A review of the biology and epidemiology of cryptosporidiosis in humans and animals

Norma E. Ramirez, Lucy A. Ward, Srinand Sreevatsan

Research output: Contribution to journalShort surveypeer-review

126 Scopus citations

Abstract

The epidemiology of cryptosporidiosis, an infection caused by several genotypically and phenotypically diverse Cryptosporidium species, has been dynamically changing over the past decade from that of a rare, largely asymptomatic infection to an acute enteric disease of animals and humans. In this review, the current understanding of factors (biology and epidemiology) contributing to the emergence of cryptosporidiosis in animals, including parasite biology, genetic diversity, environmental spread, livestock production trends, presence of the parasite in livestock and companion animals, and potential risk of transmission from animals to humans is highlighted. Potential control measures and the role of veterinary and medical professionals in the prevention of cryptosporidiosis are also discussed.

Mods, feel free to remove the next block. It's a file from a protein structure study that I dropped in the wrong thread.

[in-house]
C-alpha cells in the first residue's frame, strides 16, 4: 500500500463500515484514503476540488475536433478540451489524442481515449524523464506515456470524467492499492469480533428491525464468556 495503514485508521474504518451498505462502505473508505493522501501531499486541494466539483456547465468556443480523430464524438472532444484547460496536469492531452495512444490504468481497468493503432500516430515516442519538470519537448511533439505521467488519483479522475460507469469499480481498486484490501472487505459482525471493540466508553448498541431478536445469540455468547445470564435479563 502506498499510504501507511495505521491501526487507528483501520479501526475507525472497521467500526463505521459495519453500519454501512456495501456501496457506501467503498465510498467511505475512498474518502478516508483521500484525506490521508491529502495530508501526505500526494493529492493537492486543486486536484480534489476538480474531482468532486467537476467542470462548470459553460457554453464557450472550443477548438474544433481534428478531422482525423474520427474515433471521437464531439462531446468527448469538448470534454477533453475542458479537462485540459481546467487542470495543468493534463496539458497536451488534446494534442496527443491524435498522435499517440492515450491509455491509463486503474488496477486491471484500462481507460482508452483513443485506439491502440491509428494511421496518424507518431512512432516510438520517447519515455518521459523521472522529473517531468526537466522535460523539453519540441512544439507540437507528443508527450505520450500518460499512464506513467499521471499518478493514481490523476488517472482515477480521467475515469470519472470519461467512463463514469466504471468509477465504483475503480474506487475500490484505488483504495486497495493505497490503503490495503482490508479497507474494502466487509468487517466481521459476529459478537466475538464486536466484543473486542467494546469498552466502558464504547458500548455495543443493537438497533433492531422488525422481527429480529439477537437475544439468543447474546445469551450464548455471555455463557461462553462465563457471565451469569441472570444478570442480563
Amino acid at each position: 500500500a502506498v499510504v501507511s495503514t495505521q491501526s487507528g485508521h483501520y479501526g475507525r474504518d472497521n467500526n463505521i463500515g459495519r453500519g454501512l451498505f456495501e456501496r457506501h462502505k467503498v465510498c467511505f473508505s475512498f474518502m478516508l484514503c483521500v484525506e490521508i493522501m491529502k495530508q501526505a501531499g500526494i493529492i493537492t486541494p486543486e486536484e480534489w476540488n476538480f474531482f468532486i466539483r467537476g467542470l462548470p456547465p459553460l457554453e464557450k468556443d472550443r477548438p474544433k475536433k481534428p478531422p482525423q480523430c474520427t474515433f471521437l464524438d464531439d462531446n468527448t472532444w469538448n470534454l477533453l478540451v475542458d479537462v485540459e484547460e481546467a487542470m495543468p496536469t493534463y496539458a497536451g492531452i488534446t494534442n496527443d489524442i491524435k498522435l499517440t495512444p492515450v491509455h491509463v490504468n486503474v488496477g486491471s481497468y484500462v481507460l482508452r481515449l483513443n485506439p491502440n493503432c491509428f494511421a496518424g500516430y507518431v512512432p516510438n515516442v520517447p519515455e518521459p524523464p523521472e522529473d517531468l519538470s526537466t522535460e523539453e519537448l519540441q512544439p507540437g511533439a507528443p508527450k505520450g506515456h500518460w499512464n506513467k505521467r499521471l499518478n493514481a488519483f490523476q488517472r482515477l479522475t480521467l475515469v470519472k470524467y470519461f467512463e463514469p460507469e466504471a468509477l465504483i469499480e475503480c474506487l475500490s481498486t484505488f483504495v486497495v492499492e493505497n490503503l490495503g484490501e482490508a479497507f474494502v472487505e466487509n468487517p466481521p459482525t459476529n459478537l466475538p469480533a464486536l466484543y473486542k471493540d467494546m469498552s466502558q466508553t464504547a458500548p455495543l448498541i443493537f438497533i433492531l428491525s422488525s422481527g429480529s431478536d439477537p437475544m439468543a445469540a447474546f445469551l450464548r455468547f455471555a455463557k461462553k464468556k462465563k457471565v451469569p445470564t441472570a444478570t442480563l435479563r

Original languageEnglish (US)
Pages (from-to)773-785
Number of pages13
JournalMicrobes and Infection
Volume6
Issue number8
DOIs
StatePublished - Jul 2004

Keywords

  • Companion animals
  • Cryptosporidium spp.
  • Livestock
  • Prevention

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